When thinking of what topic to base this blog post for QMUL’s ADEPT blog, I was reminded by a colleague at City, University of London, of this BBC2 sitcom from the late 1980s, called ‘A Very Peculiar Practice’, set in a health centre of a University (BBC, 1988) and thought it made a very interesting title for this post.
Whether you are an Academic Developer, Educational Developer, Learning Technologist or Lecturer in Educational Development or any other combination of these titles (for the remainder of this post, I will use Educational Developers as a generic term to describe all these roles), you are to fellow university staff and friends, family and the outside world operating in, as the title says a very peculiar practice. ‘What do you do?’ is a common question, followed by puzzled looks. ‘The academics know what they are teaching, what do you add to it, if you are not the subject specialist?’ Good point, right? Never has the elevator pitch been so important.. ‘I’m an educational developer…’, without sounding like you are member of educational developers anonymous! Being clear about what value an educational developer adds to a module(s) or programme is important to the explanation of what jobs like this do, but also to the impact they can have on the institutions we serve.
Indeed, one important part of this peculiar practice is raising awareness, i.e more, frequent and often communication, this saying came to mind when thinking about some of the work that’s done, “If a tree were to fall on an island where there were no human beings would there be any sound?”(Wikipedia, n.d.), from June 1883 in the magazine The Chautauquan.
This is also the case with educational innovation. So many times innovations happen at the module level between the lecturer and the students. Educational Developers sometimes are the Toto to the academic’s Lone Ranger, helping only one interested academic, when what makes a bigger impact is programme level design.
Educational Developers or similar are often those that should be highlighting good academic practice, whether using technology or not, but ultimately helping staff to solve educational problems that staff have, at the programme level. The current modular system in many courses doesn’t allow for this, however using more synoptic assessment design and de-modularising the curriculum, especially the first year, not only deepens students understanding of the curricula but also lightens the marking load on academics, as Professor Peter Hartley, University of Bradford, part of the Programme Assessment Strategies (PASS) project highlights, when discussing the assessment practice changes at Brunel University in 2009. (Westminister, 2014).
So what’s next for this peculiar practice of educational development?. Successive governments have put in millions of pounds into ‘innovation’, or to put it another way, installed boxes in classrooms without investing in the training of the staff, specifically in developers that create and more importantly sustain communities of practice (Wenger, 1998). We have also been told that the digital natives are coming (Prensky, 2001), but due to many factors in higher education, we have not yet fully changed the way we teach. The digital natives, digital immigrants ideas has been developed by Dave White into Visitors and Residents, which based more on cultural and motivation and not age or skill (White, 2013) Whichever model you subscribe to, this is a challenge, which as educational professionals we need to address, maybe with initiatives such as the University of Southampton DigiChamps (Southampton, 2012).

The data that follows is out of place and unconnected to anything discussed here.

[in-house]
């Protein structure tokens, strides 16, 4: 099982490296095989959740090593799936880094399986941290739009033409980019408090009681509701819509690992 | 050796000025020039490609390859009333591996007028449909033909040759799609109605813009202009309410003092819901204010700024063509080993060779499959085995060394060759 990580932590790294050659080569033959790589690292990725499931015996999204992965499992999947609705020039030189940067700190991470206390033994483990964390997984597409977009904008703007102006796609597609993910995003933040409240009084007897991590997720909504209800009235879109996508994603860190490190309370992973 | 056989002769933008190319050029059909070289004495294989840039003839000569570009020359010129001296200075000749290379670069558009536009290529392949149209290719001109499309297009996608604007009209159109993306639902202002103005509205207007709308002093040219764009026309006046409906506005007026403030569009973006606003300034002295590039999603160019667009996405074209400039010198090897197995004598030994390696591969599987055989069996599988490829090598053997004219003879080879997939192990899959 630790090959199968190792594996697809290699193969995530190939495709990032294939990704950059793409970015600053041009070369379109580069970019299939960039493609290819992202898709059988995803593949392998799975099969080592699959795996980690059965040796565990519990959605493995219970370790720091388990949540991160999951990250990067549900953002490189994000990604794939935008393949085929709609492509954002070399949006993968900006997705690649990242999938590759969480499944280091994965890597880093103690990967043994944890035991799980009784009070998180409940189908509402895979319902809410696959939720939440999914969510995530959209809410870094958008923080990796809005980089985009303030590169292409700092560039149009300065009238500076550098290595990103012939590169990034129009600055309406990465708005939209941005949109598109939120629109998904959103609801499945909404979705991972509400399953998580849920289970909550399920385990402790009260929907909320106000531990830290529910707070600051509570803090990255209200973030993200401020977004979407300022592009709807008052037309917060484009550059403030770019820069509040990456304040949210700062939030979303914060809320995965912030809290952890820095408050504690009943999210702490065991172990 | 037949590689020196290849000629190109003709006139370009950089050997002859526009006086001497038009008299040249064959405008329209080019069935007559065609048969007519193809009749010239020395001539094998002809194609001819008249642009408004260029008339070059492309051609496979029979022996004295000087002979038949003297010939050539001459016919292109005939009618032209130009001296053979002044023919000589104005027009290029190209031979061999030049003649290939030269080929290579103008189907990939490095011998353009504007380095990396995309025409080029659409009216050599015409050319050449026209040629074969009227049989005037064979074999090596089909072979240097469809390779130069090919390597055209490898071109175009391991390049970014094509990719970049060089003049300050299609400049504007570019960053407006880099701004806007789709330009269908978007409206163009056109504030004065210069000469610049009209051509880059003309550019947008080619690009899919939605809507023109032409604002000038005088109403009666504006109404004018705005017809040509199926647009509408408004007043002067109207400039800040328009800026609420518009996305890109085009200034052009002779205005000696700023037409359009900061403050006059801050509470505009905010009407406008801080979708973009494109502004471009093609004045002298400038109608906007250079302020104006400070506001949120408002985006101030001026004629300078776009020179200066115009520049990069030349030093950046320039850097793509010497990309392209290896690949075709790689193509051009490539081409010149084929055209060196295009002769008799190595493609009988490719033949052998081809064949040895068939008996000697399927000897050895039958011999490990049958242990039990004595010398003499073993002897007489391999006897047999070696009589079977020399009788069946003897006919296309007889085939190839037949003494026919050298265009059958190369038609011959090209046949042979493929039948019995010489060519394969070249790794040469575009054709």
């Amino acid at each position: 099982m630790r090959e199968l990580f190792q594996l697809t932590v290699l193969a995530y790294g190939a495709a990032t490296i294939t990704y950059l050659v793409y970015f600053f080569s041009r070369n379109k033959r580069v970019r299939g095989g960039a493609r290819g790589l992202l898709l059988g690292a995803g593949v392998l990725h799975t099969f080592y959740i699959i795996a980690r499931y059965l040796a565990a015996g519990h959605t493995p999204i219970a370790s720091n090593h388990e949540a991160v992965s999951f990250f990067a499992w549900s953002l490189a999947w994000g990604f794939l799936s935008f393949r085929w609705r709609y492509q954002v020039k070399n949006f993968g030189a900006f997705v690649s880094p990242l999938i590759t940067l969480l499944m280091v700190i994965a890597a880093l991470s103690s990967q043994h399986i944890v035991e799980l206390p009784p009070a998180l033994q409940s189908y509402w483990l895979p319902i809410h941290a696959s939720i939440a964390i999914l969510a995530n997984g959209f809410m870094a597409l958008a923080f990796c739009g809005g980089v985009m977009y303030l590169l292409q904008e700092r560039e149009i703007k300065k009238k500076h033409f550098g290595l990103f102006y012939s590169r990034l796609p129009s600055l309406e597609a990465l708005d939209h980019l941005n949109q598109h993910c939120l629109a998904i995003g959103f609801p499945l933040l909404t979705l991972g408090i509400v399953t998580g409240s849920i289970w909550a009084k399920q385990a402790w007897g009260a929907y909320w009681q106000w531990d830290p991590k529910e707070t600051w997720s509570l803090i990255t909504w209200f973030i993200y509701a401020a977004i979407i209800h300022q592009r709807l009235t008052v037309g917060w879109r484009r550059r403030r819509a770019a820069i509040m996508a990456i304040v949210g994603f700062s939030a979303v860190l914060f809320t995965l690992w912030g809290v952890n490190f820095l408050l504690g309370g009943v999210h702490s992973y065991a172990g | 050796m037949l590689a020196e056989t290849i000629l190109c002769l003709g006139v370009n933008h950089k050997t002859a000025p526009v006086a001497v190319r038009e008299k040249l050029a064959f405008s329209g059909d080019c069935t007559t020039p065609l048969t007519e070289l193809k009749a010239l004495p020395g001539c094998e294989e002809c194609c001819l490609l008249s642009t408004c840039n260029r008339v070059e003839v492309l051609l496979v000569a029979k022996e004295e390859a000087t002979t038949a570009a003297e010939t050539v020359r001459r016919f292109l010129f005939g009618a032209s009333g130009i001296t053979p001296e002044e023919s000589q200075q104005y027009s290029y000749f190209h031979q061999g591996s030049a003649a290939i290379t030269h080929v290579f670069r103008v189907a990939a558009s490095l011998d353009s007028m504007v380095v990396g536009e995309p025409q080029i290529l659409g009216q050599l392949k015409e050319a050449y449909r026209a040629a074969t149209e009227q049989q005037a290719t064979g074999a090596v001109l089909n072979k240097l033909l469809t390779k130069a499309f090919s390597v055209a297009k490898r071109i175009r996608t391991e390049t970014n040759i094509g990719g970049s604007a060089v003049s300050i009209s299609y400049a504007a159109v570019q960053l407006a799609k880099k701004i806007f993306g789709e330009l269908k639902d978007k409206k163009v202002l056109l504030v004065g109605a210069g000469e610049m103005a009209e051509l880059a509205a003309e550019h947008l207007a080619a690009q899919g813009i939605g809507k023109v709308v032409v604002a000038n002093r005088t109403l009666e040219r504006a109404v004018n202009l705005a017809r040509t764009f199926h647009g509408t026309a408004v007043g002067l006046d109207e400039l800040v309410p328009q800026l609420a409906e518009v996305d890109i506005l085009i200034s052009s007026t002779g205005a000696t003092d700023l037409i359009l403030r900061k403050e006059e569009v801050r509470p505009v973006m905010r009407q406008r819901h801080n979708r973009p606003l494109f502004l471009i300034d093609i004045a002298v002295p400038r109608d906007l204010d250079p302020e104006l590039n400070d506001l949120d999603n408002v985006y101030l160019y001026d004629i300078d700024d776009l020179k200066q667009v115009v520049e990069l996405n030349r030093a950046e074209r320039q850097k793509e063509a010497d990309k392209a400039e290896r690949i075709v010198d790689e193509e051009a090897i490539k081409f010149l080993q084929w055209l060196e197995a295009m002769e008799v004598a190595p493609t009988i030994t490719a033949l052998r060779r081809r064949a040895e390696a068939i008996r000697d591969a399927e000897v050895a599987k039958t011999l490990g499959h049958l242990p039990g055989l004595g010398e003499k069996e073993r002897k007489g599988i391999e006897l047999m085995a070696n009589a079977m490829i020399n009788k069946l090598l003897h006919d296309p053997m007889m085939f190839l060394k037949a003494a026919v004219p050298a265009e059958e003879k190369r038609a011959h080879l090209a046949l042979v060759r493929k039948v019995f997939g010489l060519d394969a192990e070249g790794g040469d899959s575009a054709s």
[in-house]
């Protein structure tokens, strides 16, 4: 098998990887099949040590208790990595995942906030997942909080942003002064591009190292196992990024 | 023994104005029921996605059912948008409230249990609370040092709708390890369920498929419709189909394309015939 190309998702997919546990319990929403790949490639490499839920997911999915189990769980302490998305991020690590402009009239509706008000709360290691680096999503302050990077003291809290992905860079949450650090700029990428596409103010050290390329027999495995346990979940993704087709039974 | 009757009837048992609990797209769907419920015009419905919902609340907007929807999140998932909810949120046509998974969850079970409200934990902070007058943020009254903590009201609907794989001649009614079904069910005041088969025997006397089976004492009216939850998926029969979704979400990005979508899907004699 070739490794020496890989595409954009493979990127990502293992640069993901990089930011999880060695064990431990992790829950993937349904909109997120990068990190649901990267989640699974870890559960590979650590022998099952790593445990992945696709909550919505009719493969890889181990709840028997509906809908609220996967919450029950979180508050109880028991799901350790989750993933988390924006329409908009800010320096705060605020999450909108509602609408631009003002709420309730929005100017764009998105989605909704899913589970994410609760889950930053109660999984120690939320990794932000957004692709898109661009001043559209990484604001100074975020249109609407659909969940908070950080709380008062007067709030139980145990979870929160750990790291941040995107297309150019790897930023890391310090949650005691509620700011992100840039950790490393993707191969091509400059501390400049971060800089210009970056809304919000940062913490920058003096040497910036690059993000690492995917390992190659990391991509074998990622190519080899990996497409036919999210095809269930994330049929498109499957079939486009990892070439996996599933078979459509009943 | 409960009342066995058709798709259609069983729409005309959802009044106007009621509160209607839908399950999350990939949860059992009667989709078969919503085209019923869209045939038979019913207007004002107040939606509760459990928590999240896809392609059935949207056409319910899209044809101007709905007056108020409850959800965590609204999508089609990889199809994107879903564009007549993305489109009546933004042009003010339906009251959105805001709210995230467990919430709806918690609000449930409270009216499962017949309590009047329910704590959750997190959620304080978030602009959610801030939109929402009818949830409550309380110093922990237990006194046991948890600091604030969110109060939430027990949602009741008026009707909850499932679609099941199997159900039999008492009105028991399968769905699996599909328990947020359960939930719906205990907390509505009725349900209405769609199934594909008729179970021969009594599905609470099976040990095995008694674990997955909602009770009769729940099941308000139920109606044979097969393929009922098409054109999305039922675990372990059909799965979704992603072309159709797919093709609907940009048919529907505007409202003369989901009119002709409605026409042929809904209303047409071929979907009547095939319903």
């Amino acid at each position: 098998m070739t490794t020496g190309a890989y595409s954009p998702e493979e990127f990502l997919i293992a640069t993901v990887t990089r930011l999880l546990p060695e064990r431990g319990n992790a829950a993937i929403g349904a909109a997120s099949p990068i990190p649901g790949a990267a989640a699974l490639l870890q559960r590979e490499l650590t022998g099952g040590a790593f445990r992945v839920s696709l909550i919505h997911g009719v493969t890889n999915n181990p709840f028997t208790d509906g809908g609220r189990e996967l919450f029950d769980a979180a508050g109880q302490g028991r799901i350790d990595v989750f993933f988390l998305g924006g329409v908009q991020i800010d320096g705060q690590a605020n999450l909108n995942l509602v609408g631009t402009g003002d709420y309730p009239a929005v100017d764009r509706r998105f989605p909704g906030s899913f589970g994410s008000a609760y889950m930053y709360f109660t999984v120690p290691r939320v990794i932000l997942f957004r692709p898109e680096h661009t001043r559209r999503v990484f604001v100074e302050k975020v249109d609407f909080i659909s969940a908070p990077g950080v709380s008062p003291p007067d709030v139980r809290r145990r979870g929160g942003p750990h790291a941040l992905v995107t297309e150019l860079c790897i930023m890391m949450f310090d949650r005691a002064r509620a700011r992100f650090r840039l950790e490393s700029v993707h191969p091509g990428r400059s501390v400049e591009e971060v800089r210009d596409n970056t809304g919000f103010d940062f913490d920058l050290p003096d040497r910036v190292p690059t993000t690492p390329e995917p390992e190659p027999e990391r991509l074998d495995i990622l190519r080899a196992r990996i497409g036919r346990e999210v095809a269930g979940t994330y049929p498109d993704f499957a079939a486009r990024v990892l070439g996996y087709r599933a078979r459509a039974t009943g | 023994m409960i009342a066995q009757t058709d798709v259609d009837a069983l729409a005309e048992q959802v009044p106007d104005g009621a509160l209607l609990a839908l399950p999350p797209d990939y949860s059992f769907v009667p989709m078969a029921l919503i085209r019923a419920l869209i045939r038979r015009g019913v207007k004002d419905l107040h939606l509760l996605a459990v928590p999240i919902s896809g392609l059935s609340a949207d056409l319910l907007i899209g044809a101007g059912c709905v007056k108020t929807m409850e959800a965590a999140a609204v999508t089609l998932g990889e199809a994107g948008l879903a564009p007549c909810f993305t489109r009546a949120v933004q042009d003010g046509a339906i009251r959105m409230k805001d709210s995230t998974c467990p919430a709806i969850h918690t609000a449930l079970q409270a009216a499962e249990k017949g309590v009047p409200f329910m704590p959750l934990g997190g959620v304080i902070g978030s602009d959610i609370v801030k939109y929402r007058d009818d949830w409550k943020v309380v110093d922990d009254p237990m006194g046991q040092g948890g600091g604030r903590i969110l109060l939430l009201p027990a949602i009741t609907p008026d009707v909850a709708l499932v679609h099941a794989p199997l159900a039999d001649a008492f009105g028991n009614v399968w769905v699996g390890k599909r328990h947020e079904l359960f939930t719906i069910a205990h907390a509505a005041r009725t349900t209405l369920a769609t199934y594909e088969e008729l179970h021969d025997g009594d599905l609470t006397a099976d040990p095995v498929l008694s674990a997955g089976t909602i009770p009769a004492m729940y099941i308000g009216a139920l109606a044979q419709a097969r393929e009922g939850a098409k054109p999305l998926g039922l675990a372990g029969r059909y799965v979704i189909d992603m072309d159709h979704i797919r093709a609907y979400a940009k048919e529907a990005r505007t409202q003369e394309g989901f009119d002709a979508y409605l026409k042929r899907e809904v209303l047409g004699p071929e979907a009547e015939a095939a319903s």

How we surface and spread good practice, motivate and engage with staff of all abilities and motivation and reward them in some way, will help them understand the value of educational developers or similar professionals. It could be said this is the holy grail of educational development.
This posts builds on some of the ideas in my blog post on jobs.ac.uk’s education section, chiefly 2, 4 and 11 (Vasant, 2016). As Sir Isaac Newton said “If I have seen further it is by standing on the shoulders of Giants”, in this peculiar practice of educational development, we’d be wise to approach it with the same attitude and really push the practice and learn from those that have worked in this area before us.
Prensky, P (2001) “Digital Natives, Digital Immigrants Part 1”, On the Horizon, Vol. 9 Iss: 5, pp.1 – 6
Southampton (2012) DigiChamps [online] Available: http://blog.soton.ac.uk/digichamps/about-us/ Last Accessed: 25th August 2016.
Vasant, S (2016). The beautiful game, by the greatest artists in Europe presented by the past masters [online] Available: https://blogs.jobs.ac.uk/education/2016/06/20/beautiful-game-greatest-artists-europe-presented-past-masters/ Last Accessed: 25th August 2016.
Wenger, E (1998). Communities of Practice: learning, meaning and identity, Cambridge, Cambridge University Press
White (2013) Visitors & Residents [online]. Available:
http://daveowhite.com/vandr/ Last Accessed: 25th August 2016.
Wikipedia (n.d.) If a tree falls in a forest [online] Available:
https://en.wikipedia.org/wiki/If_a_tree_falls_in_a_forest. Last Accessed: 25th August 2016.
Westminister (2014) Programme Level Assessment Strategies [online] Available: http://teachingandlearning.westminster.ac.uk/2014/05/programme-level-assessment-strategies/ Last Accessed: 25th August 2016.
Author: Santanu Vasant, City University
Learning Enhancement and Development http://www.city.ac.uk/lead
Learning at City Blog https://blogs.city.ac.uk/learningatcity